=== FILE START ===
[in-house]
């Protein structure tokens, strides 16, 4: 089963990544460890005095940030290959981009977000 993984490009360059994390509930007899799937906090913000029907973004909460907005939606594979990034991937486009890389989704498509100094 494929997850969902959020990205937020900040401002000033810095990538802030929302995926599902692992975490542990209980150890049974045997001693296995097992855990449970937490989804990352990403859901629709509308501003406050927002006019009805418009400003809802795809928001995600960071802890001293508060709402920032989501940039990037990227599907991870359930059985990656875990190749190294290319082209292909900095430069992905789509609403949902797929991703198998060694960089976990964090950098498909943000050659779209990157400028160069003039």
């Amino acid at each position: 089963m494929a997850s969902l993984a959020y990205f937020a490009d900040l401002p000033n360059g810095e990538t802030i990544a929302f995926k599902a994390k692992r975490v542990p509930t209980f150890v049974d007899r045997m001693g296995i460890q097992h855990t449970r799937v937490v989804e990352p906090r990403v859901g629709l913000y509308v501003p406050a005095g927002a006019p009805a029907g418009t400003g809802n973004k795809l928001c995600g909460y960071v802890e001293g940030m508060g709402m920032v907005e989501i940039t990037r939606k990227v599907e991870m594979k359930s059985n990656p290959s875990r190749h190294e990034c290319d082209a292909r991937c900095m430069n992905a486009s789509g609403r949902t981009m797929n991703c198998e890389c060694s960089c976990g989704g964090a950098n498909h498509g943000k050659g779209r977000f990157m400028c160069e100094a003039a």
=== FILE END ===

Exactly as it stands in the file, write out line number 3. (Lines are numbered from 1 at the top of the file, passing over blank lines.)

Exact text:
């Amino acid at each position: 089963m494929a997850s969902l993984a959020y990205f937020a490009d900040l401002p000033n360059g810095e990538t802030i990544a929302f995926k599902a994390k692992r975490v542990p509930t209980f150890v049974d007899r045997m001693g296995i460890q097992h855990t449970r799937v937490v989804e990352p906090r990403v859901g629709l913000y509308v501003p406050a005095g927002a006019p009805a029907g418009t400003g809802n973004k795809l928001c995600g909460y960071v802890e001293g940030m508060g709402m920032v907005e989501i940039t990037r939606k990227v599907e991870m594979k359930s059985n990656p290959s875990r190749h190294e990034c290319d082209a292909r991937c900095m430069n992905a486009s789509g609403r949902t981009m797929n991703c198998e890389c060694s960089c976990g989704g964090a950098n498909h498509g943000k050659g779209r977000f990157m400028c160069e100094a003039a």